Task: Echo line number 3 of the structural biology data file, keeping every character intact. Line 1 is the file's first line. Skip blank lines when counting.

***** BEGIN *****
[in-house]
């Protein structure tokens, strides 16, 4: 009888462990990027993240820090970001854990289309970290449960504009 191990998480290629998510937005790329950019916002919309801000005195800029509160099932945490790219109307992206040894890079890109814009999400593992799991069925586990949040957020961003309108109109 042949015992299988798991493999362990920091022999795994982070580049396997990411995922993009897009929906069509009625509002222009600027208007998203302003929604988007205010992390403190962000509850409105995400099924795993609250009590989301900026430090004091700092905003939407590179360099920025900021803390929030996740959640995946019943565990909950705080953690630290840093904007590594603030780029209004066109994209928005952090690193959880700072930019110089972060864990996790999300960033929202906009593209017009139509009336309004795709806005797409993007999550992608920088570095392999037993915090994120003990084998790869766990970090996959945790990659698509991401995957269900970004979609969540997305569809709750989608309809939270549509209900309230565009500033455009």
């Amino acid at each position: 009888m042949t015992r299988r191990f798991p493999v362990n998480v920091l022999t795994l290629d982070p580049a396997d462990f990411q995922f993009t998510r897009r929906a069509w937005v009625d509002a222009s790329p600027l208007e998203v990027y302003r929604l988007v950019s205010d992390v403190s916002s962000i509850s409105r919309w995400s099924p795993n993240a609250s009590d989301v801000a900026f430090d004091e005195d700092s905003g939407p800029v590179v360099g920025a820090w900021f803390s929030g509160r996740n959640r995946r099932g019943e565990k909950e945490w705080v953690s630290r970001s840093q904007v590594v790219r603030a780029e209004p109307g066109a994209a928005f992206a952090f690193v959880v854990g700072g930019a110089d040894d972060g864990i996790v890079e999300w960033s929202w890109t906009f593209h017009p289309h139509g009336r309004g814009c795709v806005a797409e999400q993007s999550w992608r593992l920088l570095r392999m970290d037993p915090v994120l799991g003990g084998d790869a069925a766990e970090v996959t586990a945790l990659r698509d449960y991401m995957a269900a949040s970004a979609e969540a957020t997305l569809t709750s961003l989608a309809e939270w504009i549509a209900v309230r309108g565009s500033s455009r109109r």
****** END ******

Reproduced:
């Amino acid at each position: 009888m042949t015992r299988r191990f798991p493999v362990n998480v920091l022999t795994l290629d982070p580049a396997d462990f990411q995922f993009t998510r897009r929906a069509w937005v009625d509002a222009s790329p600027l208007e998203v990027y302003r929604l988007v950019s205010d992390v403190s916002s962000i509850s409105r919309w995400s099924p795993n993240a609250s009590d989301v801000a900026f430090d004091e005195d700092s905003g939407p800029v590179v360099g920025a820090w900021f803390s929030g509160r996740n959640r995946r099932g019943e565990k909950e945490w705080v953690s630290r970001s840093q904007v590594v790219r603030a780029e209004p109307g066109a994209a928005f992206a952090f690193v959880v854990g700072g930019a110089d040894d972060g864990i996790v890079e999300w960033s929202w890109t906009f593209h017009p289309h139509g009336r309004g814009c795709v806005a797409e999400q993007s999550w992608r593992l920088l570095r392999m970290d037993p915090v994120l799991g003990g084998d790869a069925a766990e970090v996959t586990a945790l990659r698509d449960y991401m995957a269900a949040s970004a979609e969540a957020t997305l569809t709750s961003l989608a309809e939270w504009i549509a209900v309230r309108g565009s500033s455009r109109r």